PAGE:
Instructables
Picture of Backpack on a Bike
IMG_4873[1].jpg
IMG_4883[1].jpg
IMG_4885[1].jpg
Any backpack or bag can be used as a pannier for your bike.  By adding something to keep the back pack out of the spokes and securing the straps to keep them out of the spokes you can save money and use something you already have.  Also most panniers are not good back packs so it is nice if you are riding to take a hike to have a good backpack. 
 
Remove these adsRemove these ads by Signing Up

Step 1: Tube to Keep Pack out of Spokes

Picture of Tube to Keep Pack out of Spokes
I used an aluminum tube that is secured with hose clamps to my frame and rack of the bike.  To protect the finish of your bike first wrap the frame with strips of used bike inner tube.  Notice how the tube goes behind the frame and in front of the rack, this helped bow the tube away from the wheel.
A variety of different things can be used keep your pack out of the spokes.  To test if it is going to work press it toward the wheel and see if it hits the tire easily.   I have also used bamboo, however the bamboo eventually cracked and it was more work because I had to tie it together behind the tire adding more points to get loose.
Broken bike racks, rims and tent poles are all good materials to tie to your bike.  Check your local metal salvage yard to see if what you need is there.     

Step 2: Attaching the Back Pack

Picture of Attaching the Back Pack
Now that whatever you found is secured to your bike it is time to tie on the back pack.  My pack has a waste strap that I looped around the top of the rack and clipped.  I tied the shoulder straps in front of the pack to keep them out of the spokes and I should have tied the end of that strap that is hanging all the way out of the photo.  I used a clip to hook the top loop of the back pack to the top of the rack.   Check to make sure it is not so close to the wheel or loose enough to hit the wheel while you ride.  Add buggies or used bike inner tube to secure the pack and keep it out of the wheel and spokes.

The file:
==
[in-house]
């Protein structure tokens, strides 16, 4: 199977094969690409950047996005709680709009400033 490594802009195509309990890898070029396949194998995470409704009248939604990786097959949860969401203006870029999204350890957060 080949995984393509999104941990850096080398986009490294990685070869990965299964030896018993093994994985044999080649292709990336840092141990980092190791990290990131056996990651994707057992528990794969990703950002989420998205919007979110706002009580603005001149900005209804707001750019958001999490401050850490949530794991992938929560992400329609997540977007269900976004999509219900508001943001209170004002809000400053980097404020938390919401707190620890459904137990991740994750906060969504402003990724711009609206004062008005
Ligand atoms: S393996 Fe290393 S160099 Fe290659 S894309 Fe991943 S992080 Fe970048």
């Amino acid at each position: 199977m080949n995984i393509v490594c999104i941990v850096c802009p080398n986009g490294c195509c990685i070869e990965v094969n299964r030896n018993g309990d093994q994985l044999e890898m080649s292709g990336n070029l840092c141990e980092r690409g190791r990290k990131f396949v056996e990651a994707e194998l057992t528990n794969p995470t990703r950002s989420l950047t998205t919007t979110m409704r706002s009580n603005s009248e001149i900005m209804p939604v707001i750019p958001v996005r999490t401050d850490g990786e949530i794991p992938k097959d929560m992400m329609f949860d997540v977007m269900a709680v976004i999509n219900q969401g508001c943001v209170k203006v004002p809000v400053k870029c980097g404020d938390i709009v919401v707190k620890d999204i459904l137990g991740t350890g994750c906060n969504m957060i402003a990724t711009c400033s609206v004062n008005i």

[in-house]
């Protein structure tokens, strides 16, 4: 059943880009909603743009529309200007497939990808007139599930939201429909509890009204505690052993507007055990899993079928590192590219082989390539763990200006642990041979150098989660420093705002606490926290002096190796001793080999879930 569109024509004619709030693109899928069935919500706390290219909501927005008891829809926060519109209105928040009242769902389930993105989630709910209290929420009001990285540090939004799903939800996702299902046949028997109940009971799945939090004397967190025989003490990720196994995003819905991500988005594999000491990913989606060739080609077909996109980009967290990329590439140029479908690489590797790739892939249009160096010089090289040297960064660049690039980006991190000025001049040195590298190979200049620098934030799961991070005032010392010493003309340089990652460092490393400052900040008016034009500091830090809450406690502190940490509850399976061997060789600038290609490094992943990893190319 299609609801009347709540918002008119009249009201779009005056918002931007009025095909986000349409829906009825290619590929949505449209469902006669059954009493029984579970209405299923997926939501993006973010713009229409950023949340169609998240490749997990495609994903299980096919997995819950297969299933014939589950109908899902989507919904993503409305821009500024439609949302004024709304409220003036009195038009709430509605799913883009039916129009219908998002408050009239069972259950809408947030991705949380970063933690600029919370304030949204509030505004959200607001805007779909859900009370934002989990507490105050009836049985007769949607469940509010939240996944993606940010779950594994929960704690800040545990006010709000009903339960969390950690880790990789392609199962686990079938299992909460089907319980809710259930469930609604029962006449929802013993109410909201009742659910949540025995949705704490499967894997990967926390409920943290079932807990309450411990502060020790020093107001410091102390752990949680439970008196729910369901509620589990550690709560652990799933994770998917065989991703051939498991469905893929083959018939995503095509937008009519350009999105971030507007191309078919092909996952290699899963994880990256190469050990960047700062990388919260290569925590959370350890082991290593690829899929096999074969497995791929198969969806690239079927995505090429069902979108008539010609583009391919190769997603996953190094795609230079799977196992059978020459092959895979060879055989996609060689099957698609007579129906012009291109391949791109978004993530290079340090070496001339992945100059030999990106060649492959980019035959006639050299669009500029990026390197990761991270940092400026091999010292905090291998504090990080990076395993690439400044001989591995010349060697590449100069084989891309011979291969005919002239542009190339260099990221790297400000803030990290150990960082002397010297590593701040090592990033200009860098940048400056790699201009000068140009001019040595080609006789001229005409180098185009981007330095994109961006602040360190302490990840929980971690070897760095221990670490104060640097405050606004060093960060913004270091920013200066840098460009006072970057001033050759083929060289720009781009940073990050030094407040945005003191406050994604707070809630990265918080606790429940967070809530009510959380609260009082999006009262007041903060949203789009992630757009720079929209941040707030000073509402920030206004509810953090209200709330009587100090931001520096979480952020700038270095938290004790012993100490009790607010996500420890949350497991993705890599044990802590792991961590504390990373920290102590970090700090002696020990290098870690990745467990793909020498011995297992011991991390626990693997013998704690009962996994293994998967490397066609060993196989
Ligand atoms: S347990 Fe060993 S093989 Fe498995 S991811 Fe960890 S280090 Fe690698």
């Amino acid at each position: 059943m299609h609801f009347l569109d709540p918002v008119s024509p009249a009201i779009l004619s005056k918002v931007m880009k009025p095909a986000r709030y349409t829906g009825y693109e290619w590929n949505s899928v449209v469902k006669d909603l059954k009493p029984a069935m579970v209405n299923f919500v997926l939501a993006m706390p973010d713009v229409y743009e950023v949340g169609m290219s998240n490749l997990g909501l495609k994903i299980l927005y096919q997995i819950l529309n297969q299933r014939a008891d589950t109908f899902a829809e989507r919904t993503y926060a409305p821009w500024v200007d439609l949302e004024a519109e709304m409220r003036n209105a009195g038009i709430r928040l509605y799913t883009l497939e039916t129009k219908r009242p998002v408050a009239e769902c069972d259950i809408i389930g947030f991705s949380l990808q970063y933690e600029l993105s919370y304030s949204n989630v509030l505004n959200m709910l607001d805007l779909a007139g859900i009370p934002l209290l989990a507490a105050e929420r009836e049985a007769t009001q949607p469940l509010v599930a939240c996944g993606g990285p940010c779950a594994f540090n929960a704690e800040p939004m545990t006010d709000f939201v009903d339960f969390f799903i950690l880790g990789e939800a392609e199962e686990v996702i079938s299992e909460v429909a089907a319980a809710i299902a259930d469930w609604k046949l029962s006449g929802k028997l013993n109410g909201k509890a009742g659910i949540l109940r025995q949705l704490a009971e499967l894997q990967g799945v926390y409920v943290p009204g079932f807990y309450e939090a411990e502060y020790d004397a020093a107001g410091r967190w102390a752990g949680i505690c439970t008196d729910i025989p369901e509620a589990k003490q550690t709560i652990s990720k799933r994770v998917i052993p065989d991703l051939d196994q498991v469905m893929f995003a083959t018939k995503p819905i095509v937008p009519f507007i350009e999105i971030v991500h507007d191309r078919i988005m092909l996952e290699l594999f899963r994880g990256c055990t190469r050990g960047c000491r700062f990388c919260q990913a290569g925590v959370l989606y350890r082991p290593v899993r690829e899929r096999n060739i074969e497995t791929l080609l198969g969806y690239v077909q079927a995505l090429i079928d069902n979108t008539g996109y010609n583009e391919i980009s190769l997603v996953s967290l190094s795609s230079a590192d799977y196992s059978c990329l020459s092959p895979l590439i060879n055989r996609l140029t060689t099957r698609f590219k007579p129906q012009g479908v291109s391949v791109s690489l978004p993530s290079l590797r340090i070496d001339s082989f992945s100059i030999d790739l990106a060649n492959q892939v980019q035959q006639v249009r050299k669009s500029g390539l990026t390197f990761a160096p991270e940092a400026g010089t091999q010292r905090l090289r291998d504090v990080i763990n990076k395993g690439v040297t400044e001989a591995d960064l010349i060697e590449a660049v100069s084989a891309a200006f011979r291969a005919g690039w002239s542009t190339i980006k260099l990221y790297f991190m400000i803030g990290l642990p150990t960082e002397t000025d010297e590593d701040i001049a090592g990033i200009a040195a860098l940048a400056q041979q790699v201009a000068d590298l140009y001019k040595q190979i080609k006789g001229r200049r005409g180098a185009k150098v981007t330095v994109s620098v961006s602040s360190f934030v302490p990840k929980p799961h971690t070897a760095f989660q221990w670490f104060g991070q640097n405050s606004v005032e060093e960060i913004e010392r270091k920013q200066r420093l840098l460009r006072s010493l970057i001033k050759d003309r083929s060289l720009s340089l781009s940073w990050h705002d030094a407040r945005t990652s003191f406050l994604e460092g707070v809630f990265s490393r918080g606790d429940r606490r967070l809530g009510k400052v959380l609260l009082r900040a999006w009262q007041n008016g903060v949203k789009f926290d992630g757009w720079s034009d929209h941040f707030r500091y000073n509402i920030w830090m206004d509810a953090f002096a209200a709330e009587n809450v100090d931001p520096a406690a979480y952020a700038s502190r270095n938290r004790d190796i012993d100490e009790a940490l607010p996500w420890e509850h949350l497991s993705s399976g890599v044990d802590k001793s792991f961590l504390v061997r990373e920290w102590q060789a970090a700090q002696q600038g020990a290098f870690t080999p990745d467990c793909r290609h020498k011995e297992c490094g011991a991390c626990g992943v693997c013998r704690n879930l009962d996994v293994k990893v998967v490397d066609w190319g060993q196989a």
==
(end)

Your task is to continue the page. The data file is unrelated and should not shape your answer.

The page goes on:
Step 3: Keepin it off your Heals

Picture of Keepin it off your Heals
Notice how the back pack is at an angle.  This is to keep it from hitting your heals as you ride the bike.  The pack should be on the rack and tube you added not in front of the frame.  If your bag is too floppy and mostly empty cut a piece of corrugated cardboard, plastic, or anything ridged to the size of the inside of the bag and put it inside.  
sidmarx1 year ago
Or to distribute the weight better: i made a paracord cargo net to hold a 70 l. backpack or mil surplus duffle. Then clip a carabiner to each end and slip them over the handlebar horns--the load rides sideways and can only swing longitudinally, so steering is easy, no yaw.
JennyB4 years ago
A tapered day sack with a U-shaped zip can be hung upside down by its waist strap without needing any further support. Just lift it up against your body when you need to load or unload, and be sure the zip is closed when you let it down again!